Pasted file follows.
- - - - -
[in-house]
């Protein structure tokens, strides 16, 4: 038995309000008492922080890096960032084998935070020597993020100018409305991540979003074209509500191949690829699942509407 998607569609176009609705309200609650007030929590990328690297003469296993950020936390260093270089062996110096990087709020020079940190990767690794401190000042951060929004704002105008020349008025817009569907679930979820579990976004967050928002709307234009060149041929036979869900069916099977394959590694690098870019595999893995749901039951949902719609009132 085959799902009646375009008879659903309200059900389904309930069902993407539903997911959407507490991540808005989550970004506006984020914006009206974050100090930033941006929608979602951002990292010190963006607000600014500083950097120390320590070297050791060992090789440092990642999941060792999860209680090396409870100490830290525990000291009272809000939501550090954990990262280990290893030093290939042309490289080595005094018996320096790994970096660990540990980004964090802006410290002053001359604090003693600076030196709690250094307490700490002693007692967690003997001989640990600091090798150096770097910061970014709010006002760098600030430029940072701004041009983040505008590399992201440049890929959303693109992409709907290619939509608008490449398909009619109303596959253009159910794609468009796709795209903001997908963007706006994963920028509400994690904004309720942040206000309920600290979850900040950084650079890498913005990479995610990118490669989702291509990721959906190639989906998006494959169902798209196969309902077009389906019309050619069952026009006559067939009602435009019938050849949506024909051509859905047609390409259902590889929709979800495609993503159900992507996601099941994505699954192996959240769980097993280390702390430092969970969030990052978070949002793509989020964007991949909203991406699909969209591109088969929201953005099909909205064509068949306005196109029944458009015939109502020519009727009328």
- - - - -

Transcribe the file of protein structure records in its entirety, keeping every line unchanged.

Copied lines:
[in-house]
């Protein structure tokens, strides 16, 4: 038995309000008492922080890096960032084998935070020597993020100018409305991540979003074209509500191949690829699942509407 998607569609176009609705309200609650007030929590990328690297003469296993950020936390260093270089062996110096990087709020020079940190990767690794401190000042951060929004704002105008020349008025817009569907679930979820579990976004967050928002709307234009060149041929036979869900069916099977394959590694690098870019595999893995749901039951949902719609009132 085959799902009646375009008879659903309200059900389904309930069902993407539903997911959407507490991540808005989550970004506006984020914006009206974050100090930033941006929608979602951002990292010190963006607000600014500083950097120390320590070297050791060992090789440092990642999941060792999860209680090396409870100490830290525990000291009272809000939501550090954990990262280990290893030093290939042309490289080595005094018996320096790994970096660990540990980004964090802006410290002053001359604090003693600076030196709690250094307490700490002693007692967690003997001989640990600091090798150096770097910061970014709010006002760098600030430029940072701004041009983040505008590399992201440049890929959303693109992409709907290619939509608008490449398909009619109303596959253009159910794609468009796709795209903001997908963007706006994963920028509400994690904004309720942040206000309920600290979850900040950084650079890498913005990479995610990118490669989702291509990721959906190639989906998006494959169902798209196969309902077009389906019309050619069952026009006559067939009602435009019938050849949506024909051509859905047609390409259902590889929709979800495609993503159900992507996601099941994505699954192996959240769980097993280390702390430092969970969030990052978070949002793509989020964007991949909203991406699909969209591109088969929201953005099909909205064509068949306005196109029944458009015939109502020519009727009328």